The Stockholm Archipelago is perfect for outdoor adventurers who enjoy kayaking, fishing and bird-watching
Hidden away in the Baltic Sea is a vast group of islands that has, up until now, been left largely in peace, with little interest from the rest of the world. But as travelers seek out new destinations and virgin landscapes, the Stockholm Archipelago is coming into its own as a fresh sight for jaded eyes. The archipelago, the world’s largest, extends from Stockholm for about 37 miles to the east, and with 24,000 islands running along Sweden’s north-south coastline.
Lotta Thiringer, U.S. director, Visit Sweden, believes people travel to Sweden to experience something exotic, and to relax. “As travelers are becoming more and more independent and looking to do ‘their own thing,’ many discover how easy it is to just hop on a boat for a day-trip or for a couple of nights to the archipelago,” she says. One may come across fancy towns with hotels and nightclubs on some islands while others might have a single inn and very few visitors, giving every kind of visitor something to enjoy.
What to Do
Outdoor activities are popular—swimming and sunbathing being the most common, Thiringer says, but kayaking, fishing and sailing are also available. During spring and early fall, hikers can take to quiet trails. The islands also abound in opportunities for seal- and bird-watching (Thiringer recommends the eagle tours).
Several boat services run dinner cruises, where guests sail on an old steamship and enjoy the sunset as dinner is served. Visitors with more time to spare can go island-hopping, exploring each island in greater depth. Cruise ferries of the Viking Line sail between Helsinki and Stockholm; Stockholm and Turku; and Helsinki and Tallinn. These cruises can be part of a complete Scandinavian itinerary, or separate mini-cruises between cities, with hotel accommodations provided in each city at special rates. Other tour operators are Borton Overseas, Scandia World Travel and The Nordic Company.
A popular destination is Sandhamn, where the yachting community meets and many regattas either begin or end. In Vaxholm, amid century-old wooden houses, the Kastellet, a fortress, is open to visitors, who can stay overnight on the premises in a bed-and-breakfast.
Since the islands protect the waterways from the sea’s turbulence, sailing is mostly smooth and gentle. “The yacht trips come in many different shapes—you can go out for a couple of hours or for a couple of days,” says Thiringer. “Generally there are about four to seven people onboard, and depending on your level of proficiency you can be the captain or deckhand, or just sit back and enjoy the ride. The skippers are very experienced and will adjust the sailing to the requests and abilities of the group.”
Some companies also arrange themed sailing. Sailing Events, for example, has organized trips to writer August Strindberg’s cottage, Bruno Liljefors’ Bullerö and seal safaris.
Thiringer’s favorite island is Huvudskär, about two hours from the mainland. Visitors can borrow boats and canoes from the one hostel there, and barbecue on the bridge long into the night. “Just the boat trip is worth the [journey],” she says.
Where to Stay
The islands’ accommodations range from campsites to hostels and hotels, but Thiringer says “even the most spartan hostels are well-kept and have their own charm.”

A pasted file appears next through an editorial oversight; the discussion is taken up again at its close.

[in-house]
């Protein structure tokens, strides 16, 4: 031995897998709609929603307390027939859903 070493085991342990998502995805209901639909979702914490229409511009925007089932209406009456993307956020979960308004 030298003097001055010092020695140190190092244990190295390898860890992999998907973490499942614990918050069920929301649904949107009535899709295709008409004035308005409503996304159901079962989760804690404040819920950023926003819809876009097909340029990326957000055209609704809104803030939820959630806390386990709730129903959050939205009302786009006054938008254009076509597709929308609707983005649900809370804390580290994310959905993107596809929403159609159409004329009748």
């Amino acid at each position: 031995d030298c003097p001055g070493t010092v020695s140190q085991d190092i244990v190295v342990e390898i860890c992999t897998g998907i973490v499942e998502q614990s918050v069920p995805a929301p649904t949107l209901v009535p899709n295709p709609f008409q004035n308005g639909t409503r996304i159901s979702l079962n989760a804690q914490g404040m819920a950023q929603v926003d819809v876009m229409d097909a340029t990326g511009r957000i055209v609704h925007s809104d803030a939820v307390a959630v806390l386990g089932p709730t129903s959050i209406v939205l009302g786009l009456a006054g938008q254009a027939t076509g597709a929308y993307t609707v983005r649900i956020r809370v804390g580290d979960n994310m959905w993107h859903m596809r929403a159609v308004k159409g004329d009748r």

Before setting out to sea, travelers can luxuriate at the Grand Hotel Stockholm, a member of The Leading Hotels of the World, which opened in 1874 opposite the Royal Palace. This fall, the hotel will unveil a new 15,070-square-foot Raison d’Etre Spa. The property is ideal for those who prefer day trips to the archipelago. Contact General Manager Nils Axing at [email protected].
On the islands themselves, for traditional accommodations, travelers should consider Sandhamn’s Seglarhotellet, which has a spa and both an indoor and outdoor pool. The hotel has 79 double rooms, three suites with private sauna and Jacuzzi, and nine newly renovated apartments by the outdoor pool. Contact Managing Director Magnus Widell (011-46-705-269-560, [email protected]).
Many historical houses have been turned into hostels or hotels. Elfsala Gästgård on Värmdö, an 18th-century fishermen’s inn, is now a guesthouse with four rooms. Agents can contact Manager Olof Hagstrand at 011-46-706-313-520.
Utö Värdshus on the island of Utö, one of the most remote in the archipelago, dates to the turn of the century. Greta Garbo, painter Anders Zorn and August Strindberg reportedly stayed there. It now has several cabins and annexes with views of the sea. Contact General Manager Malin Lidström (011-46-850-420-307, [email protected]).
For gourmands, Grinda Wärdshus, about an hour’s boat ride from Stockholm, has earned several awards for its cuisine, besides being selected, notes Thiringer, for “the best cuisine in the archipelago.” The travel agent liaison is Eric Lund, 011-46-854-249-491.
Smådalarö Gård is an 1810-built manor house that has been converted into a four-star hotel with 62 rooms and a nine-hole golf course. Contact Hotel Manager Eric Waxin at 011-46-850-155-120.
SAS to Sweden
Travelers heading to Sweden will appreciate Scandinavian Airlines’ recent upgrades to its Economy Extra class, available on flights from the U.S. (nonstop from New York and Chicago) to Stockholm. Economy Extra passengers checking in at the SAS Business counter are eligible for priority boarding and are coddled in a separate cabin onboard a 35-seater A330 or an A340 that seats 28. Passengers have a larger allowance for checked baggage and may carry one additional piece of hand luggage.
Seats in Economy Extra are more comfortable than in Economy, and each seat has a power outlet for a laptop. Economy Extra passengers also have a digital in-flight entertainment system with audio and video on demand.
They receive a three-course lunch or dinner with a selection of wines, alcoholic beverage and other refreshments.